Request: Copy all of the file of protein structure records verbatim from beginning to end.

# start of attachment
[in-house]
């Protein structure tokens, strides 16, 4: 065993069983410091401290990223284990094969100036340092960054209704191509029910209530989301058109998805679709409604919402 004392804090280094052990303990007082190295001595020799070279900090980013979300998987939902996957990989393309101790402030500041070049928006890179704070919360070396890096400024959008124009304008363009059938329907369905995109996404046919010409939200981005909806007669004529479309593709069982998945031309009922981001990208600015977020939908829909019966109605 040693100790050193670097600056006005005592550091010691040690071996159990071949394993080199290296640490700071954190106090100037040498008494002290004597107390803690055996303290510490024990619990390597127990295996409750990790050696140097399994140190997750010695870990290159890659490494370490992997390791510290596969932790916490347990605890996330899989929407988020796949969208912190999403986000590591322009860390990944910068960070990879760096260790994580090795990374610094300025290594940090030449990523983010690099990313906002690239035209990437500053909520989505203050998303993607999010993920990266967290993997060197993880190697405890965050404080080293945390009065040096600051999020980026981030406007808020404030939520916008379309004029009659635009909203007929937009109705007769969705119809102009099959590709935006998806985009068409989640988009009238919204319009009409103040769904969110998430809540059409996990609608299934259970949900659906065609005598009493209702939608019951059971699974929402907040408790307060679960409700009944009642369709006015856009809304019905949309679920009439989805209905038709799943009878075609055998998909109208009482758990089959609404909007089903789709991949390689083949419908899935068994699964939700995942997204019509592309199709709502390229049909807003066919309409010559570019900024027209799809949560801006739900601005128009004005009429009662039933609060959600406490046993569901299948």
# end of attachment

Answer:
[in-house]
């Protein structure tokens, strides 16, 4: 065993069983410091401290990223284990094969100036340092960054209704191509029910209530989301058109998805679709409604919402 004392804090280094052990303990007082190295001595020799070279900090980013979300998987939902996957990989393309101790402030500041070049928006890179704070919360070396890096400024959008124009304008363009059938329907369905995109996404046919010409939200981005909806007669004529479309593709069982998945031309009922981001990208600015977020939908829909019966109605 040693100790050193670097600056006005005592550091010691040690071996159990071949394993080199290296640490700071954190106090100037040498008494002290004597107390803690055996303290510490024990619990390597127990295996409750990790050696140097399994140190997750010695870990290159890659490494370490992997390791510290596969932790916490347990605890996330899989929407988020796949969208912190999403986000590591322009860390990944910068960070990879760096260790994580090795990374610094300025290594940090030449990523983010690099990313906002690239035209990437500053909520989505203050998303993607999010993920990266967290993997060197993880190697405890965050404080080293945390009065040096600051999020980026981030406007808020404030939520916008379309004029009659635009909203007929937009109705007769969705119809102009099959590709935006998806985009068409989640988009009238919204319009009409103040769904969110998430809540059409996990609608299934259970949900659906065609005598009493209702939608019951059971699974929402907040408790307060679960409700009944009642369709006015856009809304019905949309679920009439989805209905038709799943009878075609055998998909109208009482758990089959609404909007089903789709991949390689083949419908899935068994699964939700995942997204019509592309199709709502390229049909807003066919309409010559570019900024027209799809949560801006739900601005128009004005009429009662039933609060959600406490046993569901299948």